Many parents whose children exhibit speech and language delays are immediately concerned that their child may have autism. In early intervention, we cannot diagnose a child with Autism Spectrum Disorder (ASD), we can only tell a parent if their child is showing developmental delays and if we see certain red flags that may indicate a child needs further evaluation to rule out ASD.
As an independent evaluator, I have seen many children for “speech only” evaluations (where speech is the only area of concern for the family) who exhibited red flags for autism. Many of the red flags were not related to speech. Conversely, I have seen many children whose parents ask me if their child may have autism (due to delayed speech) and it’s pretty clear to me that they don’t, they simply have a developmental delay in speech.
As a therapist, it’s again important to distinguish that I cannot make a diagnosis of autism. This needs to be done by a licensed professional, such as a child psychologist, psychiatrist or developmental pediatrician. So what are the red flags that I am seeing that some parents miss? Many times it’s their social skills and play skills! Or lack of these skills.
Because parents continually hear about autism in the news, many associate the simple lack of speech or delayed speech with having autism. While this can be one feature associated with ASD, there are many other signs that parents can be aware of in order to determine if their child is simply speech delayed or if it indeed may be something more.
Speech Delay or Autism? The Signs of Autism
This is not an exhaustive list, and remember all children diagnosed with autism do not exhibit all characteristics.
Verbal Communication Skills
-Your child may have no true words and only babble or make noises or odd sounds
-Your child may have some words, but repeat the same words or phrases over and over (echolalia) and not imitate new words or not use the words he has spontaneously in order to request or get wants/needs met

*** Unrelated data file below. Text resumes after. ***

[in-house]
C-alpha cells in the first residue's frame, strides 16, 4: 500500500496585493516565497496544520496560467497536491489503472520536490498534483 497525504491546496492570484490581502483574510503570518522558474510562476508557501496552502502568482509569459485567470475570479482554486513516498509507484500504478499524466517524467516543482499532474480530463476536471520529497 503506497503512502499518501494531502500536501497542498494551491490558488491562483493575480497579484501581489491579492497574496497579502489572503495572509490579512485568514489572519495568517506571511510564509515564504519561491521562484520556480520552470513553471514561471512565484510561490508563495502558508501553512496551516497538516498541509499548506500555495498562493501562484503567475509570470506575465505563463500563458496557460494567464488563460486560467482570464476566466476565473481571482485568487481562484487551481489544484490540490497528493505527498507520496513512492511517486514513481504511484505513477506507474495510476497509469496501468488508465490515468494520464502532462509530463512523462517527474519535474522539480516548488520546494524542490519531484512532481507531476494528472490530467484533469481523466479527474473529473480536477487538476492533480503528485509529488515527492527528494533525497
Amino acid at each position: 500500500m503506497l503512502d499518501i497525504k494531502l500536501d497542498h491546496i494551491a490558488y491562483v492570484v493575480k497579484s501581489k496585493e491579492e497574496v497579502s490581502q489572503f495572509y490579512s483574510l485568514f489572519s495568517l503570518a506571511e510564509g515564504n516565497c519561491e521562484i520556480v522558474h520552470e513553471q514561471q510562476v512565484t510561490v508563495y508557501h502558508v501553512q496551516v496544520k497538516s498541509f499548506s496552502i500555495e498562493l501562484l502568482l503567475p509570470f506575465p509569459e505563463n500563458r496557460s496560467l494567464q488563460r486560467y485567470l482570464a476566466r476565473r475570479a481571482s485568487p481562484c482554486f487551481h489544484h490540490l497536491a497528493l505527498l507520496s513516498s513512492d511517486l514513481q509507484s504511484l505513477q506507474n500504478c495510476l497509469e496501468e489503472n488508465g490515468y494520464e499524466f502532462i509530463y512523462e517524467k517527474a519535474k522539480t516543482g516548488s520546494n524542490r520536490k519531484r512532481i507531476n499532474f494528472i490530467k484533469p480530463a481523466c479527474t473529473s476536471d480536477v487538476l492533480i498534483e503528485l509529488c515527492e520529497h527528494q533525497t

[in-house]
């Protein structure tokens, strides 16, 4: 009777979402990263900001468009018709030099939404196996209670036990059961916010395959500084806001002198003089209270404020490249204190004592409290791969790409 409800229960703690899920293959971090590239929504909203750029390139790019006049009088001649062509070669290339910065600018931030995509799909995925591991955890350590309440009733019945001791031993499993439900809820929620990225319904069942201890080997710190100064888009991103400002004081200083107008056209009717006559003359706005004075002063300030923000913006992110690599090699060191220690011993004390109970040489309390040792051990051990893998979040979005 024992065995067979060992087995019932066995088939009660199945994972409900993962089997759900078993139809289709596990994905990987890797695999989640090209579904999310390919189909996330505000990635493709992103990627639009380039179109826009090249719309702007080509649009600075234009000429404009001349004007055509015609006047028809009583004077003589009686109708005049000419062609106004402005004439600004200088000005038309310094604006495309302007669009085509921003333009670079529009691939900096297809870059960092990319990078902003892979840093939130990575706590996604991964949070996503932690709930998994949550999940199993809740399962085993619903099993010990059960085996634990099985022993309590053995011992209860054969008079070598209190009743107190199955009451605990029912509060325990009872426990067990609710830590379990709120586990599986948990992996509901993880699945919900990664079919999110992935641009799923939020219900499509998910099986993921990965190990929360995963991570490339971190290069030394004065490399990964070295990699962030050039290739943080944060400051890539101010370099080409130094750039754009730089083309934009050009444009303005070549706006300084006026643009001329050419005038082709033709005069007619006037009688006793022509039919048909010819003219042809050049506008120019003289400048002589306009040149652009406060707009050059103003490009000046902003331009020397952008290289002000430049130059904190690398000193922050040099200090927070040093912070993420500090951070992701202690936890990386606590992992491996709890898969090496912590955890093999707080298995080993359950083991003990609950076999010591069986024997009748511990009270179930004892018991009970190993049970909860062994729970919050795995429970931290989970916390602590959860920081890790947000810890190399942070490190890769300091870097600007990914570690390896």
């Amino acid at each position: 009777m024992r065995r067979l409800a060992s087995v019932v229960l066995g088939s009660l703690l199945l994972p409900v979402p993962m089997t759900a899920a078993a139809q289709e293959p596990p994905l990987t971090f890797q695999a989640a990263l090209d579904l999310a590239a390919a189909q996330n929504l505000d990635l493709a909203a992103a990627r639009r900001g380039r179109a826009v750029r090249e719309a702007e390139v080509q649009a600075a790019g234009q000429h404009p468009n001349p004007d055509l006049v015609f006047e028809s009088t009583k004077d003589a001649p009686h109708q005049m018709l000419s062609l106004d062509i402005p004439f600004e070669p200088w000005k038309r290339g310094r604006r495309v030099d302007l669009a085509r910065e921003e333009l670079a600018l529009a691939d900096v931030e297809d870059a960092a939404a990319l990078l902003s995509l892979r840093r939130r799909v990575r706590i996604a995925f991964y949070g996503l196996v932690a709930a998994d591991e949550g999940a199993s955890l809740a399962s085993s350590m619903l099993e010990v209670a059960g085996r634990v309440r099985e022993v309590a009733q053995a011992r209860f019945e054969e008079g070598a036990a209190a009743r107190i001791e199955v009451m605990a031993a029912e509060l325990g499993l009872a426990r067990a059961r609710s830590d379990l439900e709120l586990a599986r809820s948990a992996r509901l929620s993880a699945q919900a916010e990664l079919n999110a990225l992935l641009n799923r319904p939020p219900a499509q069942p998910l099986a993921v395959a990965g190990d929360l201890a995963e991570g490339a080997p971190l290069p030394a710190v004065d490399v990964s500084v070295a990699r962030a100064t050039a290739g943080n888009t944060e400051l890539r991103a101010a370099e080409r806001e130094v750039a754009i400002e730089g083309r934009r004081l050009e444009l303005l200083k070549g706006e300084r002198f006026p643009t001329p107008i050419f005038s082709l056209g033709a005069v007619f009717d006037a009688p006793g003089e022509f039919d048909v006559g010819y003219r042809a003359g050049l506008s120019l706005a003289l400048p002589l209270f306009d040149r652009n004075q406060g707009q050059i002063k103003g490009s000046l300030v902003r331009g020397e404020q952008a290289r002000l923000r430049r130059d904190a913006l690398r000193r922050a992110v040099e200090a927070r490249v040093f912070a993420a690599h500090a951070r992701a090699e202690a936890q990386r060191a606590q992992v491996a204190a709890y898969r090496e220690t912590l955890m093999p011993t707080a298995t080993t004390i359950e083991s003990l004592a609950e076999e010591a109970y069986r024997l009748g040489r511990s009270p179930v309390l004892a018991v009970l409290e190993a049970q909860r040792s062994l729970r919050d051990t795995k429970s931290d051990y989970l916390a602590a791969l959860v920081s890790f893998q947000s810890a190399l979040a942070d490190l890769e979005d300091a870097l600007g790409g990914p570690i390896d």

-Your child may say a word once and you never hear it again, or your child may have used a few words for a bit and then lost the words and does not use them anymore
-Your child may use unusual voice tones, such as a sing-song voice, robot-like voice or growling voice
Receptive Language Skills
–Your child may not follow simple commands or directions such as “give me the ball” or “go get your shoes”
-Your child may not respond to his name or seem like he can’t hear you or is ignoring you
Nonverbal Communication Skills
-Your child does not point to objects, pictures or people
-Your child does not use gestures or eye gaze to get wants/needs met
-Your child may use you as a “Means to and End,” such as pulling you towards an object he/she wants in order to get the object
-Your child may not be able to recognize facial expressions or imitate gestures or facial expressions
-Your child may not have shared joint attention. For example, he sees an airplane and without saying a word, he looks to the sky and then looks to you and then back at the airplane as if to say “hey, did you see that?”
-Your child may not understand body language, gestures or facial expressions
-Your child may not make eye contact or have very limited eye contact
-Your child may always be looking at what he is doing instead of you when you speak to him
-Your child may have narrowly focused interests or obsessive interests
-Your child may play with toys in odd ways (lining up cars or blocks instead of driving or stacking, spinning toys or repeatedly dropping/throwing toys)